The invention is also applicable for projection on reflective surfaces such as mirrors.
As is readily apparent, light, as from a projected image, projected onto a sheet of glass or other transparent material leaves no readily viewable impression. This is due of course to the fact that the projected light passes substantially unimpeded through the glass. Accordingly, heretofore retail establishments, for example, having large areas of display glass windows were forced to post paper sign advertising, for example, an on-going sale. This type of advertising is neither dynamic, nor particularly effective. Conversely, an advertising scheme taking advantage of the projection system described herein has many advantages. In particular, by projecting an image onto the translucent area of the glass substrate, the projected image is visible by viewers on both sides of the glass. Moreover, while only a portion of the glass or other substrate may by switchable between the transparent and the translucent condition, the whole of the substrate may in fact be switchable. This allows a condition in which, for example, a glass pane becomes an entire wall of e.g., advertising area.
Referring now to FIGS. 1 and 2, the transparent screen 101 may be a glass panel such as a display window, or some other type of transparent medium. Examples of such transparent media include various types of plastics, cast or fabricated as plastic sheets. The switchable portion 102 switches between the transparent (or semi-transparent) state, which is unsuitable for the receipt of a projected image, to a translucent or opaque state which will readily receive a projected image.
The switchable portion 102 may be provided by equipping the transparent screen 101 with an electrical, chemical or photosensitive material which is transparent in the absence of a stimulus, but switches to a translucent or opaque state upon receipt of a particular stimulus. Examples of electrochromic, photochromic, and electrophoretic materials which may be advantageously employed in this function are well known to those of ordinary skill in the art. For example, a polymer dispersed liquid crystal material as is commonly available may be sandwiched between sheets of glass or plastic in one or more portions of a transparent sheet. As oriented in the standard configuration, the molecules of liquid crystal material will allow for the passage of light therethrough, i.e., the portion is transparent. However, upon application of a relatively small electrical stimulus, the molecules of liquid crystal material may be made to change their orientation, thus taking on a translucent or nearly opaque appearance and making such area of the transparent sheet suitable for the receipt of a projected image. Such switchable materials are disclosed within J. W. Doane et al., Displays from a New Type of Liquid Crystal Microdroplet Dispersion, IEEE, 1985 International Display Research Conference, pp. 153-154 (1985); J. W. Doane et al., Wide-Angle-View PDLC Displays, SID 90 DIGEST, pp. 224-226 (1990); Z. Yaniv et al., Active Matrix Polymer Dispersed Liquid Crystal Display, JAPAN DISPLAY, pp. 572-575 (1989), which are all incorporated by reference herein.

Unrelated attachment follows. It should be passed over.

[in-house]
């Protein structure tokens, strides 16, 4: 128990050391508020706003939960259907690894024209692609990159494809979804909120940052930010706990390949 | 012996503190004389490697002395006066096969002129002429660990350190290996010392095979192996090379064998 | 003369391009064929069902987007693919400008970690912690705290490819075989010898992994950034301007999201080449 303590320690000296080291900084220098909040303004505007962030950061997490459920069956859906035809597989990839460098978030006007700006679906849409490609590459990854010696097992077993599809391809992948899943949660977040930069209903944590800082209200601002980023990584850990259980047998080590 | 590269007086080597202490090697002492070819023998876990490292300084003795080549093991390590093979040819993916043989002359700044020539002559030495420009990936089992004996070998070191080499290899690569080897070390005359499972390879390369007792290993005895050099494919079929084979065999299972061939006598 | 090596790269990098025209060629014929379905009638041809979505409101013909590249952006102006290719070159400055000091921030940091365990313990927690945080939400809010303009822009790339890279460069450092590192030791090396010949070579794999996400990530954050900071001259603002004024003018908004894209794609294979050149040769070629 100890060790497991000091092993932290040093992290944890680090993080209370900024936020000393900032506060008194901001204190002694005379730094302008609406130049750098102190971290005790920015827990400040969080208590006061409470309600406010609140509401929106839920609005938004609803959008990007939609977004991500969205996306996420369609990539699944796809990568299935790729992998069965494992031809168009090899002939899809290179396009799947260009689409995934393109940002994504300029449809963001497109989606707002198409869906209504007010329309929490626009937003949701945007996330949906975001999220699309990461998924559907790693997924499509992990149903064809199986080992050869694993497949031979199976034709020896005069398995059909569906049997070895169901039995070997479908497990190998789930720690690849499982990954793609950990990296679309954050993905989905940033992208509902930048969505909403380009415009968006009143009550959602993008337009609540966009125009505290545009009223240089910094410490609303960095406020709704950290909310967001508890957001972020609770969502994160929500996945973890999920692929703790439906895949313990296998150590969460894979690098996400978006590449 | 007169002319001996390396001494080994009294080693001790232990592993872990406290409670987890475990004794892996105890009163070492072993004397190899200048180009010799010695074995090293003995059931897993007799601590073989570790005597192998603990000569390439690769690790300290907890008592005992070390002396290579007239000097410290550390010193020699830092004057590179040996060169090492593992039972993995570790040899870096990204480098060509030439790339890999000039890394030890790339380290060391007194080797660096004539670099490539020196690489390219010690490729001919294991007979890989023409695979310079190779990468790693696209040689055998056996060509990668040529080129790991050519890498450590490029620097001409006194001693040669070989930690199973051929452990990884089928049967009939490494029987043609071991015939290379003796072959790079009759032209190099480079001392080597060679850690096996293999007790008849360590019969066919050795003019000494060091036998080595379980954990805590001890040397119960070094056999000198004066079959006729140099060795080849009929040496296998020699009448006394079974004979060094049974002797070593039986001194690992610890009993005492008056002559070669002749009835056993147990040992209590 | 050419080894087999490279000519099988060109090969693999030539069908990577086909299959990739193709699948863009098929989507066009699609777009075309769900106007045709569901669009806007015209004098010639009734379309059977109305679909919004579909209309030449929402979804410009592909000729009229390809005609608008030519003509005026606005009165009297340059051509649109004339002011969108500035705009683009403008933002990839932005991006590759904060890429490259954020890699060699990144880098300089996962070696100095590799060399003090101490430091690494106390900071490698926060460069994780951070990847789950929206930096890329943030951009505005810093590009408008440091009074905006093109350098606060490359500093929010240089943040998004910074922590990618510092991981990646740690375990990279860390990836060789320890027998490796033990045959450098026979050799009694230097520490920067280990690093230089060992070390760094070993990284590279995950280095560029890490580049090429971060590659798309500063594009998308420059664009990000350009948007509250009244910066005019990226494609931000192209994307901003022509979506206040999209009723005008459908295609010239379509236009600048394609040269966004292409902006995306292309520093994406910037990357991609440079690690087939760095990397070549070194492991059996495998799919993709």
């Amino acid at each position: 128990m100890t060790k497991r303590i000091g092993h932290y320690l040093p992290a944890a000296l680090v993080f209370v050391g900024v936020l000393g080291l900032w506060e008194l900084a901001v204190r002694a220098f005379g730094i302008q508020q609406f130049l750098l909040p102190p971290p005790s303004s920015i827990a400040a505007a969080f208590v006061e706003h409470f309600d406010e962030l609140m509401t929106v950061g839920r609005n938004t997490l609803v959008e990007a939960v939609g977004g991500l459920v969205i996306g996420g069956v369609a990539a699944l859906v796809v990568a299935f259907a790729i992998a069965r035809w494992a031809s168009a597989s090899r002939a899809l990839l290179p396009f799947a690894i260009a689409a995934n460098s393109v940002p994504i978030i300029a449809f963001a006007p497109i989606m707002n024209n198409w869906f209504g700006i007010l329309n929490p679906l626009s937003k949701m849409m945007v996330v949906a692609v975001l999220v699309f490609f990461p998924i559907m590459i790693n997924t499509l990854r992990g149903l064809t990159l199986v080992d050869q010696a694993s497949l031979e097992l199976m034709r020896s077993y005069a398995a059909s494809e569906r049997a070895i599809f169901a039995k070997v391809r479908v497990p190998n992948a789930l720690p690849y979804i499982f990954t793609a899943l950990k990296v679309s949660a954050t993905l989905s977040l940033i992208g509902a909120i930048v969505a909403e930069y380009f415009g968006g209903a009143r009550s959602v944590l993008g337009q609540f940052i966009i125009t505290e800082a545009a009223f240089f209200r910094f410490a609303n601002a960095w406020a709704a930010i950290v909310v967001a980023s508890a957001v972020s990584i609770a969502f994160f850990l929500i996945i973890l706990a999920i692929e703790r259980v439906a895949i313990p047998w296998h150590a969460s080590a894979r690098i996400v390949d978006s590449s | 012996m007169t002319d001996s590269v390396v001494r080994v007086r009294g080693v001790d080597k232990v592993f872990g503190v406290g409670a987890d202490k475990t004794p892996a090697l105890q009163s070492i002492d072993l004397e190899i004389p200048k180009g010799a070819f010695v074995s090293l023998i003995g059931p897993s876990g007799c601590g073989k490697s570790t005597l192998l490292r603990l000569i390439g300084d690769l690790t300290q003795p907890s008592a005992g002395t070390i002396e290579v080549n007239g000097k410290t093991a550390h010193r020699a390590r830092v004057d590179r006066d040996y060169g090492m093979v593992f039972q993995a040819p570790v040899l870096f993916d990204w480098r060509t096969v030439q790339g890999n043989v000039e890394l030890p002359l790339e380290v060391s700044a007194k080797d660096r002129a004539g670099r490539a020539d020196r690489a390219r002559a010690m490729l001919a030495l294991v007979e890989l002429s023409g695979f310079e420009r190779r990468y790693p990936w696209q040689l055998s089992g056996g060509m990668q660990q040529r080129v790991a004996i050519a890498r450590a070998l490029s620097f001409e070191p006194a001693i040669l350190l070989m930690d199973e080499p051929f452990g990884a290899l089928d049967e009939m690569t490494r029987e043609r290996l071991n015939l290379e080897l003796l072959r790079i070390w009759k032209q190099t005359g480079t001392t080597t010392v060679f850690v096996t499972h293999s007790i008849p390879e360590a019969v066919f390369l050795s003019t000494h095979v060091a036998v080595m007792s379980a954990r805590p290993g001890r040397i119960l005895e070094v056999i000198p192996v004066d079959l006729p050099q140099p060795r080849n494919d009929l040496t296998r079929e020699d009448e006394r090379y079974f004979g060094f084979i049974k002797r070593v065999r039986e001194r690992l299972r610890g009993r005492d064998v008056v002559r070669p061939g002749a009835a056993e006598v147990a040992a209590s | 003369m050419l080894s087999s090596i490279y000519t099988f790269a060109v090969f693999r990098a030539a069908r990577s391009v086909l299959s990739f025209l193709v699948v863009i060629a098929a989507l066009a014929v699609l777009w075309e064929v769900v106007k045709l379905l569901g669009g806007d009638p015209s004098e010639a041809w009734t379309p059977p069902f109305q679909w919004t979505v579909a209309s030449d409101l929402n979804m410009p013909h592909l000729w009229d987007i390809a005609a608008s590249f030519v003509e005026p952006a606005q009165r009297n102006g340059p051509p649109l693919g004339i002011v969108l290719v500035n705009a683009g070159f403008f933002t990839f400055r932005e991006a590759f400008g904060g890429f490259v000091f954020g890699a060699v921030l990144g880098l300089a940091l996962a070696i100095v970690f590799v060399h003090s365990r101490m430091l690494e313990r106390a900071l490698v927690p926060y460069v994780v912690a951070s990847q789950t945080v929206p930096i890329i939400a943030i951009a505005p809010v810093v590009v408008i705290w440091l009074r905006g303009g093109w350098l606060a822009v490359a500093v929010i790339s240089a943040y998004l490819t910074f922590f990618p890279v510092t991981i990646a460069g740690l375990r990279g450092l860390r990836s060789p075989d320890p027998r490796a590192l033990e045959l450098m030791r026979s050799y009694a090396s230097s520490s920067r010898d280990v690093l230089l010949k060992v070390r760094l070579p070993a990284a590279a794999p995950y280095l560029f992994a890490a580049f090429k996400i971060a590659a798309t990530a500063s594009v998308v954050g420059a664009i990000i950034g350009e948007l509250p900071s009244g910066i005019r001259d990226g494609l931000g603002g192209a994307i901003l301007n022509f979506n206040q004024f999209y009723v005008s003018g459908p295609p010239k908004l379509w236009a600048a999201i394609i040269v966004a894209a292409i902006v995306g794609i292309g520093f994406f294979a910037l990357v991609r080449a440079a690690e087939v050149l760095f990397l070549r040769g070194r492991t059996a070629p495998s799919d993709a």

Alternatively, the medium 101 may be coated with a special resin called a photopolymer which is capable of refracting light in the manner of a prism. The screen is configured to polarize the incident light falling on different areas of the screen (angle of incidence at screen center may be 35°) so that it emerges from the front evenly to produce a bright and clear image with a high degree of uniformity. Thus, when the projector is off, light entering the medium in a substantially perpendicular manner will be allowed to pass through so that a person can see directly through the medium. However, if an image is projected at a specified angle to the medium, such an image is projected onto the medium for viewing. Such a projection system is available commercially from Hitachi.